How to hold your camera the right way

How to hold your camera seems like a no-brainer.  All you have to do is pick the camera up, bring it to your eye and make sure the lens is pointing in the direction of what you want to photograph, right?  Well, not exactly. There are wrong ways and right ways to hold your camera.  The right way will give you quick access to the camera controls, reduce camera shake and help you make better images.  The wrong way, well, could do the opposite.  If you want to improve your images one easy way to get there is by making sure you hold your camera correctly.  

First let's review how NOT to hold the camera:

You don't want to hold your camera like the top right photo.

Why?  Because it’s harder to keep it steady and that can result in blurry images.  You also don't have quick access to the camera controls or the lens barrel to do your focusing and/or zooming.


Wrong way to hold a cemera

Right way to hold a camera 

Here’s how to hold your camera correctly:

Take a look at the bottom photo for reference.

Place the camera body securely in the palm of your left hand.  Cradle the lens with your fingers.

Holding the lens barrel like this allows you to both support the camera and operate the zoom and manual focus.  Depending on the type of lens you are using you may also be able to toggle the image stabilization and auto/manual focus switch with your thumb.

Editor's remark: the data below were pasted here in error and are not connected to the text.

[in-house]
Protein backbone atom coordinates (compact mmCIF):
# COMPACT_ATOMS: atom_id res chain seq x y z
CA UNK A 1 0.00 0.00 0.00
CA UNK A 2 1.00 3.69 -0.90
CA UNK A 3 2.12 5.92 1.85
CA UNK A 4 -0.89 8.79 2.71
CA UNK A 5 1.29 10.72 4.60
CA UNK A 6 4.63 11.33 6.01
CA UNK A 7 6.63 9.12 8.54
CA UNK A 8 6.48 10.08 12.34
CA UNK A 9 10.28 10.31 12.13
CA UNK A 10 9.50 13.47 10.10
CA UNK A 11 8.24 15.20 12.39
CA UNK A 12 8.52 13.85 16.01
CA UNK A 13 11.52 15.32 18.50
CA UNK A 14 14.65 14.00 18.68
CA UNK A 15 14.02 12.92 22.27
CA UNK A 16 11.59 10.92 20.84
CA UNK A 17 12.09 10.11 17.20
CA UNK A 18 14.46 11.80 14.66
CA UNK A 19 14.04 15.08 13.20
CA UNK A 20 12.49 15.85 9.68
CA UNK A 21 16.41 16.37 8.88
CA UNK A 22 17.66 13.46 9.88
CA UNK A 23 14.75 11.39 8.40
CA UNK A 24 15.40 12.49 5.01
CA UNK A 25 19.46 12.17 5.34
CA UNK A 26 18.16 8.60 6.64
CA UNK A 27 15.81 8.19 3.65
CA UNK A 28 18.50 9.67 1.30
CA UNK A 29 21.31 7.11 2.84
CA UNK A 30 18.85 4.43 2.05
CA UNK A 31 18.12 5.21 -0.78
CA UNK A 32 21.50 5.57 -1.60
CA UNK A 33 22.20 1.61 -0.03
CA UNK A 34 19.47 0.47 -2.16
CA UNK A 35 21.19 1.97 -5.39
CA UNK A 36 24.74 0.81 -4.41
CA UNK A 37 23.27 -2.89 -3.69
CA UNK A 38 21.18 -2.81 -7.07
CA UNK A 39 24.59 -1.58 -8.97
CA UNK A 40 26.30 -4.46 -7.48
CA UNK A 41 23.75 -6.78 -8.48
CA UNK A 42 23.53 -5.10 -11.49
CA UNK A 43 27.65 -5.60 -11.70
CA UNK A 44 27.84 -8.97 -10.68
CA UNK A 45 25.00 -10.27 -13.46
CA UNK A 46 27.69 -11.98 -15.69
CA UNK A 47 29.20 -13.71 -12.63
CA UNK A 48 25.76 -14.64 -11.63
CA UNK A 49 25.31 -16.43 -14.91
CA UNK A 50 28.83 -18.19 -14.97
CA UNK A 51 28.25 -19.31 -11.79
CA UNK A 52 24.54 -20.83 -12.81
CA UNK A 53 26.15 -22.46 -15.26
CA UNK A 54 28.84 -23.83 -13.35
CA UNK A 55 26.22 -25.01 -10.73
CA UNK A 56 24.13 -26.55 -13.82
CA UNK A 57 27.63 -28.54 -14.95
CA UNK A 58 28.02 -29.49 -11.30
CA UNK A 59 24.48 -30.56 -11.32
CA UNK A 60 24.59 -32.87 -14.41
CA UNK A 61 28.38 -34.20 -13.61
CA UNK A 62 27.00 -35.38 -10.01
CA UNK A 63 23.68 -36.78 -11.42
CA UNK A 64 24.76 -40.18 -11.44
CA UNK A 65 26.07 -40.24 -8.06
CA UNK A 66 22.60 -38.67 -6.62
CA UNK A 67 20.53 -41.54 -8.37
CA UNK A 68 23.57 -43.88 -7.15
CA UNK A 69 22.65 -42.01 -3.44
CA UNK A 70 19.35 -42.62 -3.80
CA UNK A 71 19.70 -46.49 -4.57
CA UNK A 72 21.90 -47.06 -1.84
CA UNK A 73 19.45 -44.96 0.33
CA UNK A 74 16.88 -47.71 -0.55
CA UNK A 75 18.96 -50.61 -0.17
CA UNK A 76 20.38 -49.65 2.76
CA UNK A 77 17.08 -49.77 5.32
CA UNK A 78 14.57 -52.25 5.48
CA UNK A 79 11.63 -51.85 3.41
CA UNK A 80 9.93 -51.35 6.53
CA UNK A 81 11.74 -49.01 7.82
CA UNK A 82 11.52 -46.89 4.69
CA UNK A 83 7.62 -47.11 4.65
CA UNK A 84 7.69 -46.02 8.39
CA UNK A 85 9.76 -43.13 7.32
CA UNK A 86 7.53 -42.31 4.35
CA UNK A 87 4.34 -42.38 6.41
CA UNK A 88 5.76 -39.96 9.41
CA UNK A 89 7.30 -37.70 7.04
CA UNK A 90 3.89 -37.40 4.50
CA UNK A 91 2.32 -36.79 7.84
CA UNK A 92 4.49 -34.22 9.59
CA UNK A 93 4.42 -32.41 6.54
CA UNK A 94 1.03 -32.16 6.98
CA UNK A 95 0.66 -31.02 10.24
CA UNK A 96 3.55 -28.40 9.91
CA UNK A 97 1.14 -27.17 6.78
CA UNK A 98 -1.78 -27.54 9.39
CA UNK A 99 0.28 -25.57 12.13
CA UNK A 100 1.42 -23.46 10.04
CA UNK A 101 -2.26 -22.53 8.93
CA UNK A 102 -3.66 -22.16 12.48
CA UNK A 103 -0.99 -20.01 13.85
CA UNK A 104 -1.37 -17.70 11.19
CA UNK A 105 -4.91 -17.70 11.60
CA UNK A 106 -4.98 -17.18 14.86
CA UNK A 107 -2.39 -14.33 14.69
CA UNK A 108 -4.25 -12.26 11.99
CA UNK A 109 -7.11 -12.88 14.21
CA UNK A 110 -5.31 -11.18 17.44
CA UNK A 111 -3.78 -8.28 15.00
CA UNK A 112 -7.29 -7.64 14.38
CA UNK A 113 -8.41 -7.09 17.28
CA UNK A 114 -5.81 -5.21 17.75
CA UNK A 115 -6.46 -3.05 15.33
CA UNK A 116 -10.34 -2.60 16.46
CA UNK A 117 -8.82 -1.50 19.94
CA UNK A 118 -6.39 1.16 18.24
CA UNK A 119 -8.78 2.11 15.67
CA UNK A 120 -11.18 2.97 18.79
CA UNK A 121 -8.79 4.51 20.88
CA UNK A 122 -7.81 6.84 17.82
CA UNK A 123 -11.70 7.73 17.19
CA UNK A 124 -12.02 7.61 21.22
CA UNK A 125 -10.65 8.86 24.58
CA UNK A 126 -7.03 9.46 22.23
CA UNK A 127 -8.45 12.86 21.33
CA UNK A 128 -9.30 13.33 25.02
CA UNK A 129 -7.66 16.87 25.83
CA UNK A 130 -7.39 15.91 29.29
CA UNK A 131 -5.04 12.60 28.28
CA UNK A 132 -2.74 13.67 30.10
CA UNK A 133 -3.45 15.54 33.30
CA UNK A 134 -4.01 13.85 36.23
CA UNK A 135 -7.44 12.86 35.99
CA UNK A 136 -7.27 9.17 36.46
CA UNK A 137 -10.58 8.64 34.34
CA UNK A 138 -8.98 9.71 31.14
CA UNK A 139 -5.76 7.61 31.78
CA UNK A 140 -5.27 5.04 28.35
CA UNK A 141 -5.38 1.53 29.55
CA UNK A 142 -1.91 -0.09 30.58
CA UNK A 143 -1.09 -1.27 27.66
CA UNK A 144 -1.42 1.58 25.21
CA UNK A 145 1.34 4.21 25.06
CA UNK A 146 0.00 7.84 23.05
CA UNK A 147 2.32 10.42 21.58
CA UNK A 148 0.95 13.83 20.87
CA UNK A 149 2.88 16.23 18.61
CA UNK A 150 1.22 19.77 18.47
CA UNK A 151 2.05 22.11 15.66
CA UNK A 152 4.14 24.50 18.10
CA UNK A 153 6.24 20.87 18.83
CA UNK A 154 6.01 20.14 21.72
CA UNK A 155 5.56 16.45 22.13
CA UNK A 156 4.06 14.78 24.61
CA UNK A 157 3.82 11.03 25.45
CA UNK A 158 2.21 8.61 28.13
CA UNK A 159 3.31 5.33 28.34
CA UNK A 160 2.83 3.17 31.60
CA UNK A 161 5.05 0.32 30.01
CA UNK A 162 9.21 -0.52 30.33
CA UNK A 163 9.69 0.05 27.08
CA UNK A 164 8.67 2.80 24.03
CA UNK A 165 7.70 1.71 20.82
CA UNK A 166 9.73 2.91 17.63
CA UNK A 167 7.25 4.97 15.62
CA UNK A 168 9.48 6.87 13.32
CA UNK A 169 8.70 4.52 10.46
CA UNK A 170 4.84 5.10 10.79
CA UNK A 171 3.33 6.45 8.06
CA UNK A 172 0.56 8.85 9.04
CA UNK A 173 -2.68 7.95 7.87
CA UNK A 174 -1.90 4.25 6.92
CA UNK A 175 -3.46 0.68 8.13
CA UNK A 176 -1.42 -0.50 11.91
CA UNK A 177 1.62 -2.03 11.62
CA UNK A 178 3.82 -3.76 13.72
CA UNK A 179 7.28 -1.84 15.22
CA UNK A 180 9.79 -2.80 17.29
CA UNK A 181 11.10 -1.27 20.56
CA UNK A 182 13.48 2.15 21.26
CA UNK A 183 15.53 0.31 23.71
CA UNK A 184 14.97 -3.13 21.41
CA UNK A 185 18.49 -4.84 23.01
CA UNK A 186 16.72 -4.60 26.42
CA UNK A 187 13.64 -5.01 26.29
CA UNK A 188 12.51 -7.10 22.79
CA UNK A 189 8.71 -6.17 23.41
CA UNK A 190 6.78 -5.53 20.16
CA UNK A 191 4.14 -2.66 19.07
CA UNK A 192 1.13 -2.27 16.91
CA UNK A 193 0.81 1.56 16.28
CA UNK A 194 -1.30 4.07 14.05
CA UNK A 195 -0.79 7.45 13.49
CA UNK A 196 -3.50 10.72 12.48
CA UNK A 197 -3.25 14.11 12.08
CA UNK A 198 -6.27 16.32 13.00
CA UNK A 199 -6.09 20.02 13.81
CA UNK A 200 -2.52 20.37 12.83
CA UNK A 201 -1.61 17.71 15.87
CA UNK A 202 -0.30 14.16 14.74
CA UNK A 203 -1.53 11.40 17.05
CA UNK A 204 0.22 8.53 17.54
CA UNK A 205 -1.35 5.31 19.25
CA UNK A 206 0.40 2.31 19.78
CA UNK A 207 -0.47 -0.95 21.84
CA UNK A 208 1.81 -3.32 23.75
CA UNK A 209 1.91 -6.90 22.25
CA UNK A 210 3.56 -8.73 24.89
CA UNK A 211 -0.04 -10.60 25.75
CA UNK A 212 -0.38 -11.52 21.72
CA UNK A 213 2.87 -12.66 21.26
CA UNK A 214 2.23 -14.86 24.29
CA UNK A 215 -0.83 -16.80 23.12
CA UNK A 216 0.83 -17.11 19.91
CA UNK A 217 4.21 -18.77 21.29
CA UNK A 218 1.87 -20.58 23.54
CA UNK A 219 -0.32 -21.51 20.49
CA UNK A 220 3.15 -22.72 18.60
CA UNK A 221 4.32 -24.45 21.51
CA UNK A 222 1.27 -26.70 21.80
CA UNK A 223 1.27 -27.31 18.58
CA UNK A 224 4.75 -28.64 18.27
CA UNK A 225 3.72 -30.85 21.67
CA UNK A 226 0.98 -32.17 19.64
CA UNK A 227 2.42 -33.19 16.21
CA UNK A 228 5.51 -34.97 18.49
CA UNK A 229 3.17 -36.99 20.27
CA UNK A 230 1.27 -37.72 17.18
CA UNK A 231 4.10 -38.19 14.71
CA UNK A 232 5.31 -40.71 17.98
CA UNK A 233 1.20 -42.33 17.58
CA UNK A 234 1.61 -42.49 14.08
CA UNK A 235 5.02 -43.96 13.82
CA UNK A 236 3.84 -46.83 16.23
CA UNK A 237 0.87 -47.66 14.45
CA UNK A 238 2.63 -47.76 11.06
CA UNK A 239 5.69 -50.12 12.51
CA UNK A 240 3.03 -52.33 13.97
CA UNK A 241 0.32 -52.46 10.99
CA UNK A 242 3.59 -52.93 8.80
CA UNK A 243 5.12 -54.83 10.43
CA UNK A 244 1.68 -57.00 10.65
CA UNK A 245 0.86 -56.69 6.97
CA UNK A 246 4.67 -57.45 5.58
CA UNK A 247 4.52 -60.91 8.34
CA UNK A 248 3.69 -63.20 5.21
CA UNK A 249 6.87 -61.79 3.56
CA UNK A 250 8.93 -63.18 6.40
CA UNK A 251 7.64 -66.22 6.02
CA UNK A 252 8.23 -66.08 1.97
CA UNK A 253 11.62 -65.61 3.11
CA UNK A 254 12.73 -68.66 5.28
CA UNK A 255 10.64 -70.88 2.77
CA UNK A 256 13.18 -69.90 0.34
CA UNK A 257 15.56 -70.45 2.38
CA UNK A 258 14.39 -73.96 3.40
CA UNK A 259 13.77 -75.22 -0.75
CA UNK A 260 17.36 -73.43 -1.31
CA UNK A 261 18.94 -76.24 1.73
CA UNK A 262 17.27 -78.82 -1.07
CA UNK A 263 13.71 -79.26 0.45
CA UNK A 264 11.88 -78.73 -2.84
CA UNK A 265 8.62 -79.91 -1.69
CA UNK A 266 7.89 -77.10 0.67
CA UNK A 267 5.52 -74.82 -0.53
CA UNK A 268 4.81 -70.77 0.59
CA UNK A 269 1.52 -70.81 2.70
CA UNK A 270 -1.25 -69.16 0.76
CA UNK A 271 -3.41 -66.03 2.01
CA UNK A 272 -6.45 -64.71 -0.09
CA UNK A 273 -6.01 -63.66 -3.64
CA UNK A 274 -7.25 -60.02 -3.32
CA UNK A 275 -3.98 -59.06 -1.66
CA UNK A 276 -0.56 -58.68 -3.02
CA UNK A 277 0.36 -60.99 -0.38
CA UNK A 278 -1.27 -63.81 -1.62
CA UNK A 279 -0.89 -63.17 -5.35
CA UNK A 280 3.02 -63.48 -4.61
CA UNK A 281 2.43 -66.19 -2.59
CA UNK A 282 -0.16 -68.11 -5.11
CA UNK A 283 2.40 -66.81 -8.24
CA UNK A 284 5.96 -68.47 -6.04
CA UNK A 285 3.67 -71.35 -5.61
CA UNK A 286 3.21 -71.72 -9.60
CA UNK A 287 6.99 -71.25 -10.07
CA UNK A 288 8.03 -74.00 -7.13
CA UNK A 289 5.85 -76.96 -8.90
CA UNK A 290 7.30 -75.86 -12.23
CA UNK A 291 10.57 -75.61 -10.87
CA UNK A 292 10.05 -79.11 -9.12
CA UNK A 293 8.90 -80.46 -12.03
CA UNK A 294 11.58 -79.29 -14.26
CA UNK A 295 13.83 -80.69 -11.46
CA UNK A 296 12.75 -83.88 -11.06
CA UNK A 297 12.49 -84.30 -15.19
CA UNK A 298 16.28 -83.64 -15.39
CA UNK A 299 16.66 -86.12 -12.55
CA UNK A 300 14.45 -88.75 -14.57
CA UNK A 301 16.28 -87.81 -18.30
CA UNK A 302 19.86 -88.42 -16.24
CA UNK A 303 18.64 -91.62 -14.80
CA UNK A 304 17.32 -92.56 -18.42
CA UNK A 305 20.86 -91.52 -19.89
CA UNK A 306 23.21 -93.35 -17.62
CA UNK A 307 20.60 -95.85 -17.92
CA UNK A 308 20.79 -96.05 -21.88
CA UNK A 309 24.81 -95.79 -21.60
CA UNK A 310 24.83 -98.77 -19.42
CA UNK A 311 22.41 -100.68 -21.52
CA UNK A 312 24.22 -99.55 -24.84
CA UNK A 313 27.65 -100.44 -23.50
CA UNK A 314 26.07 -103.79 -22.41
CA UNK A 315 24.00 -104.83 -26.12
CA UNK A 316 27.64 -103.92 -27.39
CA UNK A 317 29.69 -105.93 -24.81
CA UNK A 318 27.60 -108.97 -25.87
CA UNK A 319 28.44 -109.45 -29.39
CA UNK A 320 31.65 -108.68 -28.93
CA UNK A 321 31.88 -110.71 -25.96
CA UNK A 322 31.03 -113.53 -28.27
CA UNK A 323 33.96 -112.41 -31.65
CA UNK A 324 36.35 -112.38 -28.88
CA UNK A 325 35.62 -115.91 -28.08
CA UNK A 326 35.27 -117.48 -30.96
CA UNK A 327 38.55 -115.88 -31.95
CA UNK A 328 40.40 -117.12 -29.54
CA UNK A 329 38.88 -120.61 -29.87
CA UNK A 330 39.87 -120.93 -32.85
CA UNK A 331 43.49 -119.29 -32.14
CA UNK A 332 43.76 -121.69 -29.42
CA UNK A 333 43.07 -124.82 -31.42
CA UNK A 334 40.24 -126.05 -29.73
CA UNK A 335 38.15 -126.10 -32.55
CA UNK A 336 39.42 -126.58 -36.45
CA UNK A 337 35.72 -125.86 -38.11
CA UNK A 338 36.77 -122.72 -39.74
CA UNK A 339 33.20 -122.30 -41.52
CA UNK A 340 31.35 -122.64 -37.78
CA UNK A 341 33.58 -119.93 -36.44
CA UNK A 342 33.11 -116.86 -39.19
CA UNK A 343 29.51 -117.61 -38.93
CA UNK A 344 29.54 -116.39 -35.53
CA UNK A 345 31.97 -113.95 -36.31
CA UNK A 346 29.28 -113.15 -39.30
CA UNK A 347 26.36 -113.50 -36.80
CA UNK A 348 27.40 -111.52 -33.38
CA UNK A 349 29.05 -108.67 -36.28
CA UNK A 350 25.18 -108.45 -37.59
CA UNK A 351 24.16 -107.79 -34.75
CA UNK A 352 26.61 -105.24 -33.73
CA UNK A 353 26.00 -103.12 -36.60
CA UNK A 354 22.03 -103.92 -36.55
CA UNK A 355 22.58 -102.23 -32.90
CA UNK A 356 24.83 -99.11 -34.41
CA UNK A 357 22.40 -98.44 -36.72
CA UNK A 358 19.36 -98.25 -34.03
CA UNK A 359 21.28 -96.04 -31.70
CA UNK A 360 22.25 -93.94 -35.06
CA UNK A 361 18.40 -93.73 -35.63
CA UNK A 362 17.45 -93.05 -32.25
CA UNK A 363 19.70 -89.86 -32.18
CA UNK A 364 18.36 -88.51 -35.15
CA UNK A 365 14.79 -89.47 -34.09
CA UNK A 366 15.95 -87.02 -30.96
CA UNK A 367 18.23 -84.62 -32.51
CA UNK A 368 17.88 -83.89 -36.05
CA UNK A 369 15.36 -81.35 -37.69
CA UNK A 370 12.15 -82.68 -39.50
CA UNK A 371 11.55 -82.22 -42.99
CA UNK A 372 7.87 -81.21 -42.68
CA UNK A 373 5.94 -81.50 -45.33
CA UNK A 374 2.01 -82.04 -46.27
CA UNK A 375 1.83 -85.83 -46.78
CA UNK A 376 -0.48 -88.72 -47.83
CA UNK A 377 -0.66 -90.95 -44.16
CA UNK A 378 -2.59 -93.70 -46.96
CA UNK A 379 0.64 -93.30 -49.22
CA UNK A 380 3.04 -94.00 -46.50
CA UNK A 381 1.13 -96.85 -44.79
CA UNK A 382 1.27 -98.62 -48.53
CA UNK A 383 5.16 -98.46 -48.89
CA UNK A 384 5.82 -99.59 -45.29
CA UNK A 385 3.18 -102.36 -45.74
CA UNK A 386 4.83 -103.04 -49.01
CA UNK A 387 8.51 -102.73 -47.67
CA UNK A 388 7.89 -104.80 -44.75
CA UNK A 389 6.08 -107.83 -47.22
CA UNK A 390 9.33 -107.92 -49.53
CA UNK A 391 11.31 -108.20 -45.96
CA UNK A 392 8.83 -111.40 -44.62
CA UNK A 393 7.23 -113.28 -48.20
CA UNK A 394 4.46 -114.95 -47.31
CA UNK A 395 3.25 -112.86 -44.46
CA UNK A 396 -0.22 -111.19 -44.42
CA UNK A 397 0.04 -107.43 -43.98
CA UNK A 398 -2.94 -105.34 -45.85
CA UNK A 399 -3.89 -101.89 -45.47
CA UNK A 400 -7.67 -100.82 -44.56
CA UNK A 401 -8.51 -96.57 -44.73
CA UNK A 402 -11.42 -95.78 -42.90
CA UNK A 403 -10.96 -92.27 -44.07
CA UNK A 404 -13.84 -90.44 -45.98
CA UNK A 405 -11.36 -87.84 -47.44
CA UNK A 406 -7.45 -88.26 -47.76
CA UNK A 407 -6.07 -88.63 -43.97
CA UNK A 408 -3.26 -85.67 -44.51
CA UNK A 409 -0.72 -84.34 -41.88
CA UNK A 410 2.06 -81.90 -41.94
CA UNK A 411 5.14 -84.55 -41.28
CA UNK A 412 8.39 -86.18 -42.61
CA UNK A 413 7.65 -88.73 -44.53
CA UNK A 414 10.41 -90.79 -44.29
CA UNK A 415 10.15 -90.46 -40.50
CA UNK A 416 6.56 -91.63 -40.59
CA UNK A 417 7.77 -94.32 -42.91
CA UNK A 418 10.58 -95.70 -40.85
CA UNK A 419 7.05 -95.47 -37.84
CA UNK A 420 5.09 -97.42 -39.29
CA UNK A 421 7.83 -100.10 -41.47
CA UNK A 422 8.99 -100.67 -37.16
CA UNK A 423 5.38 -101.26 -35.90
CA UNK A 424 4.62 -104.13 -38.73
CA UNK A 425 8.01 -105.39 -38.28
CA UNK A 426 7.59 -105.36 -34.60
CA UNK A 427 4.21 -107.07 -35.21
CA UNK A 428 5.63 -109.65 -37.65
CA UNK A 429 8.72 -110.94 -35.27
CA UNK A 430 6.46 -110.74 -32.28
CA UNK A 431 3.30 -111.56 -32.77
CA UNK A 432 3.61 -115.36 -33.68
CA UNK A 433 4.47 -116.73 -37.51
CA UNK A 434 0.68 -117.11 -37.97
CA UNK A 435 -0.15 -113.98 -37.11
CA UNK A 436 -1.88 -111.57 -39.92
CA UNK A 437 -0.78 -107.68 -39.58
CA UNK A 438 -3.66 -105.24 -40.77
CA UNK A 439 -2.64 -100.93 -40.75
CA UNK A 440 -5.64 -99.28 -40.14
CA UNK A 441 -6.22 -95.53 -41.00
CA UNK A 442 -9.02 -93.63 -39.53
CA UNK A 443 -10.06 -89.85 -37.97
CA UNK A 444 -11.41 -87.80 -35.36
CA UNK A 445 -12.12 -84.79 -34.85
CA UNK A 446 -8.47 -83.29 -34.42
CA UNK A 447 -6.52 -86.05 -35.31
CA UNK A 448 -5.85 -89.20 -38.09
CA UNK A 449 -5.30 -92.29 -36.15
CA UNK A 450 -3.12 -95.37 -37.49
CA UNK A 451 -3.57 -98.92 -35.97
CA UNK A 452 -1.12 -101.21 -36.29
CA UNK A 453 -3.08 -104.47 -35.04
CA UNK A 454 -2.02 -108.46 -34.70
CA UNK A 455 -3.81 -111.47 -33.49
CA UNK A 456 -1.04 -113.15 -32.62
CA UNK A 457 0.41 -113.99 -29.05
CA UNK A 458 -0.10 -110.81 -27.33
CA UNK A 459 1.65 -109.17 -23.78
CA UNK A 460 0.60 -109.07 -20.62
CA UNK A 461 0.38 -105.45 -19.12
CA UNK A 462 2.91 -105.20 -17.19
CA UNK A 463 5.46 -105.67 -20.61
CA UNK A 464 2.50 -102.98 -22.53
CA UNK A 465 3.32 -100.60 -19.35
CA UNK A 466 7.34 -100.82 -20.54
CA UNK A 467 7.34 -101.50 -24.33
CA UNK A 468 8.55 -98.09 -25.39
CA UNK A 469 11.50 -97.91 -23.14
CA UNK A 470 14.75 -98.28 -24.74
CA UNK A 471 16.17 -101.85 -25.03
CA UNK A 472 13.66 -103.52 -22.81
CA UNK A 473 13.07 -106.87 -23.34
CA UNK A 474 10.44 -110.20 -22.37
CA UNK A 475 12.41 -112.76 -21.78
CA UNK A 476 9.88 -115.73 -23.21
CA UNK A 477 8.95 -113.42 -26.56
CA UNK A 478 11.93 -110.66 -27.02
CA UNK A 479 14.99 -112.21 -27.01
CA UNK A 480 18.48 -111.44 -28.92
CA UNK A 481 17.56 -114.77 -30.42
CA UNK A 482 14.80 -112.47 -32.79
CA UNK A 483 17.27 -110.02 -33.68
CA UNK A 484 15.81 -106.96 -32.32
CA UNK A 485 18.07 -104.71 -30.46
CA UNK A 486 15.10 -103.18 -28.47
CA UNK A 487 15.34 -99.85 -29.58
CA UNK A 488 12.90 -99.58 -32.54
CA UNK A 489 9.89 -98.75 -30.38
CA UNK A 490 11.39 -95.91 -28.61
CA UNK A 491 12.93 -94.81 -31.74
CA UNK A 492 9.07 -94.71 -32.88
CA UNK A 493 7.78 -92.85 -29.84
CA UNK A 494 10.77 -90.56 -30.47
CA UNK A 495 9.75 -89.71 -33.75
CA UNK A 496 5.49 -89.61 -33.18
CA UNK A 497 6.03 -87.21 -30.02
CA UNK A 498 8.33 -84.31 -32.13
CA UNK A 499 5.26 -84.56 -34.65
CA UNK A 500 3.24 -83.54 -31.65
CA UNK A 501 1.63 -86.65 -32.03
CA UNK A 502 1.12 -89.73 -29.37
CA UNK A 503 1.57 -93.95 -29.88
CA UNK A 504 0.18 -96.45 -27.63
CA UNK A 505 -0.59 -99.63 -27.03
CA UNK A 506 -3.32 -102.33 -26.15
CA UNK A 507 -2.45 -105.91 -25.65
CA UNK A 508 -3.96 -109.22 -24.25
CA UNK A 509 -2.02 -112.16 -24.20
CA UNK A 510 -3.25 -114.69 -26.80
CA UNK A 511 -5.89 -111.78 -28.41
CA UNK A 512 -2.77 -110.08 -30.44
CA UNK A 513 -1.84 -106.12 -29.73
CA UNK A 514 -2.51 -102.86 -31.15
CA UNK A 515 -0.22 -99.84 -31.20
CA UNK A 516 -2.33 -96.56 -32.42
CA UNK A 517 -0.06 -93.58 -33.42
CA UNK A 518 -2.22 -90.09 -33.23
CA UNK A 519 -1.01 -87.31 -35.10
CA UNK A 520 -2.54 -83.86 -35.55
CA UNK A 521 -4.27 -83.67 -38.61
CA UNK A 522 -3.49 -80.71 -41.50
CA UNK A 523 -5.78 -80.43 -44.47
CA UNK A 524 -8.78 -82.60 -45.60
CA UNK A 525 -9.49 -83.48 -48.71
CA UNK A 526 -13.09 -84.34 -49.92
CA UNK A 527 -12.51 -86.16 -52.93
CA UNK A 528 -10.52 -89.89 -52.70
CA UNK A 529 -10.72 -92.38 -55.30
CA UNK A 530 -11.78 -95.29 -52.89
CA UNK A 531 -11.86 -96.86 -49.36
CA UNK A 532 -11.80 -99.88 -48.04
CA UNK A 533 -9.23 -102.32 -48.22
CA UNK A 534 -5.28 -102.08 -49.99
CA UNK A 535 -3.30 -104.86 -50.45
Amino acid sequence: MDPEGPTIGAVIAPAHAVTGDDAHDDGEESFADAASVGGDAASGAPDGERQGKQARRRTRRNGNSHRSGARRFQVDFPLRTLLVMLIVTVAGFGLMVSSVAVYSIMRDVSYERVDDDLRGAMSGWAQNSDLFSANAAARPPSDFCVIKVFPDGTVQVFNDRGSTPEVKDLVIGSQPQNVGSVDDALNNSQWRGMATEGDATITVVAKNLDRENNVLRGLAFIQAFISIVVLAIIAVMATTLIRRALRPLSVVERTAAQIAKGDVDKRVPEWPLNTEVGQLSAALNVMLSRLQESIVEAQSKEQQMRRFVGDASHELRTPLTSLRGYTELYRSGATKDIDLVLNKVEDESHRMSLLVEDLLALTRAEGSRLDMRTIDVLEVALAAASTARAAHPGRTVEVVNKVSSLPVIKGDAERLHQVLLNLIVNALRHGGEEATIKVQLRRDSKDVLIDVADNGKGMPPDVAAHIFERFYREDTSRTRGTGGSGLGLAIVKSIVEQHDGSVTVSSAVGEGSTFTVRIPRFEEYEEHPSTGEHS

Use your right hand to grip the right side of the camera.

Your index finger should be able to easily reach the shutter release button and access the other control buttons nearby.

Keep your elbows tucked in at your sides.

We don’t want to see any bird wings flapping.  Keeping your elbows in provides additional stability to prevent the blurry images.

Make sure you have a strong stance and good balance by placing your legs shoulder width apart.

If you are leaning in to make a photograph you should place one foot in front of the other.

Breath steady and exhale when you shoot.

Holding your breath or inhaling while making a photograph will increase your chances of having slight movement that causes blur.

Now that you know the guidelines of how to hold your camera you can sit back and bask in the glory of your educated camera-holding techniques, make better photographs and enjoy spotting the fake photographers on TV who hold a camera like they have no idea.

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